Logistics

No immediate recovery in sight for trucking industry hammered by lockdown

Pratim Ranjan Bose Kolkata | Updated on April 29, 2020 Published on April 29, 2020

Truck drivers served food on a highway at Solapur, Maharashtra

If the demand for industrial goods doesn’t make a dramatic recovery in May-June, India may see a shakeout in the truck transport sector in about six months. Immediate recovery, however, seems difficult in the face of an anticipated second wave of Covid-19 breakout.

The road transport sector is largely unorganised. The shakeout may do some long-term good to the sector that is suffering from unbridled competition and the resulting malpractices, but the initial impact will be felt on low-wage job opportunities, said experts.

Value-chain disruption

The problem is apparent. According to the Indian Foundation of Transport Research and Training (IFTRT), India has 52 lakh trucks, of which 14 lakh undertake long- and medium-haul journeys on a national permit. (Another 20 lakh trucks ply inter-State while the rest travel within States.)

As of January-February, before Covid broke out in India in a big way, the fleet utilisation of the long- and medium-haul segment — the backbone of the trucking sector — was around 65 per cent. The lockdown brought the utilisation down to a third, said SP Singh, senior fellow at IFTRT.

While the movement of agricultural produce and essential items continued in full swing, industrial (non-essential) goods transport, which accounts for 60 per cent of the truck cargo, came down drastically.

Production can only peak when consumers go shopping and distribution channels operate.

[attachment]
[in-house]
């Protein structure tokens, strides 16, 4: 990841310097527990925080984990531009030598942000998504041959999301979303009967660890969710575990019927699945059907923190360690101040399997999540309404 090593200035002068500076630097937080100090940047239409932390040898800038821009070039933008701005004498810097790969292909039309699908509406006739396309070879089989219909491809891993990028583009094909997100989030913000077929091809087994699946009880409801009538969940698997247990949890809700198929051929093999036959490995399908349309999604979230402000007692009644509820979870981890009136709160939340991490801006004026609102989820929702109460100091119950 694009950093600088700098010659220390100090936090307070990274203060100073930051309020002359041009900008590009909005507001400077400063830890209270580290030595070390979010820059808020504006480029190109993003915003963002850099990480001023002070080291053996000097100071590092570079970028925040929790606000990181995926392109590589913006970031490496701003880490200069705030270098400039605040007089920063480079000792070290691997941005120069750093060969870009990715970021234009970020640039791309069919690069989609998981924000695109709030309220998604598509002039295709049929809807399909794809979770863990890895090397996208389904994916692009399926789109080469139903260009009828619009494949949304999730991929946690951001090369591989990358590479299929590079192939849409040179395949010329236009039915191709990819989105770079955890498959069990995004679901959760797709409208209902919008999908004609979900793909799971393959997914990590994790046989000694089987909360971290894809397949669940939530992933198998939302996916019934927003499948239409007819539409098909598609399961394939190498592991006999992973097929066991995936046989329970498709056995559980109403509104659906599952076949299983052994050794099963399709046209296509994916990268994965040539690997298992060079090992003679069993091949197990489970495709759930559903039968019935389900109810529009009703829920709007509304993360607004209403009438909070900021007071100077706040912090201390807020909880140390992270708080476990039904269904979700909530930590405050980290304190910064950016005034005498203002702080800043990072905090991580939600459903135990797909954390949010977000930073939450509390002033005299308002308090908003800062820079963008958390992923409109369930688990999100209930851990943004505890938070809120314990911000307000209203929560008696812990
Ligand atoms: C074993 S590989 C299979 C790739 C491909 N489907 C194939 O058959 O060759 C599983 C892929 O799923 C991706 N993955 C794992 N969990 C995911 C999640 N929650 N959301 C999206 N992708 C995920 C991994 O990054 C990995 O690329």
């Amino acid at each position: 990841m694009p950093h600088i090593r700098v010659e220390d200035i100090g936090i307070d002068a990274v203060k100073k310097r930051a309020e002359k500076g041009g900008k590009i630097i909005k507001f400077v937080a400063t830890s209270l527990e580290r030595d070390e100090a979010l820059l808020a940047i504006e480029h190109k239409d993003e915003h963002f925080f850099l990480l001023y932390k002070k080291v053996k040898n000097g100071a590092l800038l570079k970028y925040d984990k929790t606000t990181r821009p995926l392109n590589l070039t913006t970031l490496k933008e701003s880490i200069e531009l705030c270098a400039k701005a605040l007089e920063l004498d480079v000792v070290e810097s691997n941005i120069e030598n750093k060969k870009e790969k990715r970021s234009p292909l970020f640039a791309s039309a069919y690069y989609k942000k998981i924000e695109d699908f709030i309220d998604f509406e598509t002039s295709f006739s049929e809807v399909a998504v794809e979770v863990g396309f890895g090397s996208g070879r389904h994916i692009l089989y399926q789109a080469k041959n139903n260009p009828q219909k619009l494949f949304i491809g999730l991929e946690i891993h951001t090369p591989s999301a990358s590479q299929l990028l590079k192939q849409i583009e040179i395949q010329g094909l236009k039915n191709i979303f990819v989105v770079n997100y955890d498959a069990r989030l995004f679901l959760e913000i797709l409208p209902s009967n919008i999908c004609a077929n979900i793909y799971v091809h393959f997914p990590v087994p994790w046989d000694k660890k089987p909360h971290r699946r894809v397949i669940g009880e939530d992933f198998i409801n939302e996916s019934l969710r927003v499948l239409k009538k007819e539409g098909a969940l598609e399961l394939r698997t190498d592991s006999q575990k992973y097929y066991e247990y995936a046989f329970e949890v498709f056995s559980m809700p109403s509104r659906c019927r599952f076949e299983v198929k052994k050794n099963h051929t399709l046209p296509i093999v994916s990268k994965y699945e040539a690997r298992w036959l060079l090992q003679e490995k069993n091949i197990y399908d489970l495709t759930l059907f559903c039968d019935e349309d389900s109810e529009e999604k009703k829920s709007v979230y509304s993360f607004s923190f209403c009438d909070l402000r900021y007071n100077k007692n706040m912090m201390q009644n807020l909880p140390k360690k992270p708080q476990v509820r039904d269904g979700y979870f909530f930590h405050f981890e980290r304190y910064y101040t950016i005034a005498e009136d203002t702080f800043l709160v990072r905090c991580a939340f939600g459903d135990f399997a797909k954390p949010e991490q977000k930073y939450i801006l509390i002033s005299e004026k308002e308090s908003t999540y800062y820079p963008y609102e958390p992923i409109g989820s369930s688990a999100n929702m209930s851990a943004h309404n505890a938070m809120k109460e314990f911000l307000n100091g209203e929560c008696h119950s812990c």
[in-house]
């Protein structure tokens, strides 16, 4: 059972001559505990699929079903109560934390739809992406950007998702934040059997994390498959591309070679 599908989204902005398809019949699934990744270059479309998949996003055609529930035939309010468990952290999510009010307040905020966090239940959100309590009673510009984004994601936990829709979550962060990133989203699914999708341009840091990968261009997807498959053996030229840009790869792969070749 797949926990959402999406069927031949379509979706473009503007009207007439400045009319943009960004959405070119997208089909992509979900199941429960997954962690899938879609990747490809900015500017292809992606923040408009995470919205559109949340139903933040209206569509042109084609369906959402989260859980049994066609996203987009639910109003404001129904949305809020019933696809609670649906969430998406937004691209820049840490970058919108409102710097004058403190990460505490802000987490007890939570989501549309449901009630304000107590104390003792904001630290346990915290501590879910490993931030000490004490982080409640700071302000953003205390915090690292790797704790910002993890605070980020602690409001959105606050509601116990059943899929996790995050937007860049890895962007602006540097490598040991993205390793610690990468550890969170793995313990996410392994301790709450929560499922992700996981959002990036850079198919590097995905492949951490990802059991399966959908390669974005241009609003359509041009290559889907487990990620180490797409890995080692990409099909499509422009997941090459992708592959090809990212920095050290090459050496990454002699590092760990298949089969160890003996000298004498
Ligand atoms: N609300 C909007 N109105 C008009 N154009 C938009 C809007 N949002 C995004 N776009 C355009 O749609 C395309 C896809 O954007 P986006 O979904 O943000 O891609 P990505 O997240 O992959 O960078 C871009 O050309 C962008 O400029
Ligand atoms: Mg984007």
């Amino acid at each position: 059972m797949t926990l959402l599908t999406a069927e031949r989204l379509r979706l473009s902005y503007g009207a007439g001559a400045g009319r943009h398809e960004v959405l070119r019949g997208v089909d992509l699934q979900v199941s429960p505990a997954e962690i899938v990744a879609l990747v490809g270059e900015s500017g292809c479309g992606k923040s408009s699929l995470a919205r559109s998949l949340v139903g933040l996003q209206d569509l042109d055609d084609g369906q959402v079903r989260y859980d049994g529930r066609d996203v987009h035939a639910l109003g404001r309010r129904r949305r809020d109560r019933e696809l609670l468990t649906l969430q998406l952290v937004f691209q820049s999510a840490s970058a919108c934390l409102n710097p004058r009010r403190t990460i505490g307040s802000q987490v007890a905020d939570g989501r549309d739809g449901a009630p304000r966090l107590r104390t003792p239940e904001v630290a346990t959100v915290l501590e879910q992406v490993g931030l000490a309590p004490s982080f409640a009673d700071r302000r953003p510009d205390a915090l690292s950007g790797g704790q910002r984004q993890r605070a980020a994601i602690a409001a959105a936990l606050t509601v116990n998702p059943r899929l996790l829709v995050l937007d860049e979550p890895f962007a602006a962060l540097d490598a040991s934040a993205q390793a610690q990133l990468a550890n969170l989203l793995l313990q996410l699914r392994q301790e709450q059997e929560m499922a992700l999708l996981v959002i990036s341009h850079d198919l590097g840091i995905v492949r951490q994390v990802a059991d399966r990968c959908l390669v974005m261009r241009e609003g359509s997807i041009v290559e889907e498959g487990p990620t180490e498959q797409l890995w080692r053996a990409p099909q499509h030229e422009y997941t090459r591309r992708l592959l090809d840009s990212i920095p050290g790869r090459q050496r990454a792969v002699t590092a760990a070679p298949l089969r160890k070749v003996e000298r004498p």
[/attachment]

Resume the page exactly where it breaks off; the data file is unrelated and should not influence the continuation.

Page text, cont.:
To add to the problem, the 2.5 lakh booking and delivery offices of transporters have not opened as yet. “The truck is a component in the entire value chain that includes booking, delivery, forwarding receiving etc. The chain is disrupted,” said Singh.

Shakeout imminent

Part of the blame for low movement also goes to a shortage of labour at the loading and unloading ends and the dearth of drivers.

Anjani Mandal, co-founder and CEO of Fortigo Logistics Network, which represents the organised sector and is into ‘uberising’ the trucking business, said that despite low bookings one-third of his cargo movement suffered delays due to labour shortage.

Mandal is hopeful that if the lockdown is duly enforced by States and the spread of the disease is contained, as per projection, industrial cargo movement will increase in the next two weeks, improving fleet-utilisation to “50 per cent of normal times”.

But that will not be enough to prevent a jolt.

The pressure will star building from July, when EMIs — estimated at ₹40,000-55,000 a truck — will be due after the three-month moratorium ends, in June. The impact will be the highest on small-owners, with one to three trucks each.

Their earnings suffered during the economic slowdown in 2019. Now Covid has made their life doubly difficult. “The impending scenario may open scope for consolidation with roughly 40 per cent of trucks going out of business by September,” said IFTRT’s Singh.

Reorganisation necessary

Industry watchers had for long been hoping for a shakeout to rein in unbridled competition, which is seen to impact returns and give rise to malpractices such as poor labour standards and overloading.

Against the prescribed minimum wage of ₹14,500-16,500 a month, drivers are offered barely ₹5,000-7,000 in fixed wages, observed Singh. Their total earnings go up to ₹12,000-13,000 a month depending on managing illegalities — like overloading — on behalf of the truck-owner.

Such low wages represent a poor opportunity cost when the drivers decide not to drive; thus they prefer to stay at home amid the lockdown.

While how the pandemic will pan out is not clear, organised players with access to better systems will enjoy an advantage once it ends, and there is a cash crunch, said Fortigo’s Mandal.

The government has already created a framework through GST, electronic waybill, etc for faster movement of cargo, said experts. It would now be a test of the operational efficiency of the business. Operators with lower overheads and reduced cash cycles will have an edge.

Published on April 29, 2020
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